The Student Association (SA) held their State of the SA address on Monday night to discuss the initiatives that have been implemented over the course of the 2018-19 academic year and the organization’s future goals.

Presented by Jerry Toussaint, president of the SA and a senior majoring in philosophy, politics and law, the address highlighted various projects completed this year by members of the SA Executive Board. Toussaint touted the accomplishments of his own office, which include participating in the search for the new University Police Department chief of police and taking an active role in providing more services to High Hopes Helpline, which recently changed its name to SEEK.

“My office has uplifted the voices of students to University administrators on issues such as transparency and parking,” Toussaint said.

In the 2018 SA election, Toussaint ran on a platform to improve transparency between the student body and the SA, off-campus safety and inclusion within the organization. He also pledged to continue space reallocation projects and reclaim the University Union for students, something he has accomplished through the Executive Vice President’s office, and planned renovations to the University Union basement, which will begin this summer.

However, his proposed interface for seeking student feedback and connecting with students outside the SA, BU Onward, has not materialized, and recently, there has been controversy regarding transparency from the SA. For the entirety of the fall semester, SA Congress failed to make meeting minutes accessible to students, violating their own management policies, and freshmen and transfer students at BU did not receive SA newsletters until March 1, preventing them from receiving announcements about SA elections and initiatives. Additionally, despite helping SEEK provide more services, the SA continues to see criticism about the lack of mental health resources on campus.

According to the address, Courtney Mitchell, vice president for programming and a junior majoring in computer science, contributed to 17 events with four more still to come, including Spring Fling, which will be headlined by Playboi Carti. Despite Mitchell’s campaign goal to extend communication between the students and the SA, many students were initially left confused over the cancellation of Fall Concert, featuring rapper 21 Savage, and whether or not they would be reimbursed when the event could not be rescheduled.

The address also listed the accomplishments of Andy Jean-Baptiste, vice president for multicultural affairs and a senior double-majoring in economics and philosophy, politics and law, which highlighted continued attempts at creating Grievance Procedure Guides and an Off Campus Cultural Food Network, two goals that Baptiste prioritized throughout his campaign.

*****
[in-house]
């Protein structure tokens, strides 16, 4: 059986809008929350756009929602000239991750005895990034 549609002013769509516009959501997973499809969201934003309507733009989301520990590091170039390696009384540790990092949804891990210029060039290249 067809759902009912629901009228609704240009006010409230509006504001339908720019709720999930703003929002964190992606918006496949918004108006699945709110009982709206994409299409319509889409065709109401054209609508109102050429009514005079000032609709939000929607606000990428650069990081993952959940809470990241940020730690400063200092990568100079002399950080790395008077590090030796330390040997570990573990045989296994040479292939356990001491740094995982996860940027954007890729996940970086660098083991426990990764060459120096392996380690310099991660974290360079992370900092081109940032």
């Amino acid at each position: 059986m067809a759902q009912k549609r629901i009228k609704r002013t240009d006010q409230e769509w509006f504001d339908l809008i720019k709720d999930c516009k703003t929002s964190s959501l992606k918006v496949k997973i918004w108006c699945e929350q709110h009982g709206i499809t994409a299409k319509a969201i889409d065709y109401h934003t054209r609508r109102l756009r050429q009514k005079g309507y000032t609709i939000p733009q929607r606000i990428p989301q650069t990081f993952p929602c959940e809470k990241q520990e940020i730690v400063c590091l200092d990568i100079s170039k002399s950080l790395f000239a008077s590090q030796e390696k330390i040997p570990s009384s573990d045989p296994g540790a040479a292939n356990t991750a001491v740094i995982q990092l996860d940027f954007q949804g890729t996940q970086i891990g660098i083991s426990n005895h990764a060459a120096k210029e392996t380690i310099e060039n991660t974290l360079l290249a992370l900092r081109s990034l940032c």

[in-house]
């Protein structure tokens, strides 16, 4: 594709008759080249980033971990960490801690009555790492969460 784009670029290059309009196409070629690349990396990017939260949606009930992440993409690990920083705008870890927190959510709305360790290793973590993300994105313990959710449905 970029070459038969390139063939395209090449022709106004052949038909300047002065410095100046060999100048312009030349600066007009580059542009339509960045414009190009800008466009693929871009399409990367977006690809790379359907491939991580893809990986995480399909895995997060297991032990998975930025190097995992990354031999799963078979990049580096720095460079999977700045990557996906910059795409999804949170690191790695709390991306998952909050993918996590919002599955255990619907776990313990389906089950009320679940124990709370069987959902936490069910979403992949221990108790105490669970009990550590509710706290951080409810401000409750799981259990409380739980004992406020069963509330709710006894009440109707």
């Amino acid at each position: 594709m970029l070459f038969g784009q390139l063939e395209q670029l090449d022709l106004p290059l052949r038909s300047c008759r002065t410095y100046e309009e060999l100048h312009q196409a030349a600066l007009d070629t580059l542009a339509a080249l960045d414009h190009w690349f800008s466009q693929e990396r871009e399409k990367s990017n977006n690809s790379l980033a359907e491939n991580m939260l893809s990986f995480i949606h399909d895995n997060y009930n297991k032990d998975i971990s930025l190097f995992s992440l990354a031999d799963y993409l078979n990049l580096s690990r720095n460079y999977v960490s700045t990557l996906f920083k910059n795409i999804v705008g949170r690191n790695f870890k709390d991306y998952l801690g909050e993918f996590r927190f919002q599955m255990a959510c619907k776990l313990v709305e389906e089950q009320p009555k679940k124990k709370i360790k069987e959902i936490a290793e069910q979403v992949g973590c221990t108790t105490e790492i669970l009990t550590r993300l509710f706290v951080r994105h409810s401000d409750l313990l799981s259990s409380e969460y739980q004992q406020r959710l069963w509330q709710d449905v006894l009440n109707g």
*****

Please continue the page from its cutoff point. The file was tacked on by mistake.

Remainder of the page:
According to the address, Doug Wehbe, vice president for academic affairs and a senior majoring in computer science, fulfilled his campaign promise of fashioning more opportunities for Harpur College students to receive high-demand technical skills with the introduction of three Harpur Crash Courses by working with the Harpur Dean’s Office and Harpur Edge. Kevin Darrell, vice president for finance and a senior double-majoring in accounting and mathematics, also fulfilled his promise to prioritize the issues within his office through the use of guides in which presidents and treasurers can learn how to fill out forms correctly for vouchers and approvals.

Imaane Carolina, an SA Congress representative for College-in-the-Woods and a sophomore majoring in systems science and industrial engineering, said she’s been happy with the communication in the SA throughout the year.

“They have updated us every week on what they were doing so we have seen them and have gotten updated on what they’re doing and how they’re doing it while they were asking us for any advice on which direction they could go in,” Carolina said. “I think that’s something that really stood out to me — that they really brought out the things that they actually accomplished and they involved everyone in it.”

Abigail Stark, an SA Congress representative for College-in-the-Woods and a freshman double-majoring in psychology and Spanish, said she felt the address lacked information.

“I think that they could have included more information,” Stark said. “I think they were trying to keep it brief for the sake of the length of this meeting but for people who aren’t part of the SA, if they were just to come to see the State of the SA address, I don’t think that they would know exactly what it is that we do. But other than that, in terms of efficiency, I think it was a fine presentation.”

As for the SA’s success over the past academic year, Carolina said she felt the initiatives they tackled were ones that future administrations should follow.

“I think the executive board for the 2018 to the 2019 year did a very great job and they really pushed a lot of initiatives that really mattered to students,” Carolina said. “I hope that for more years to come, others can be able to follow in their footsteps and keep pushing initiatives that they made this year to implement into the SA.”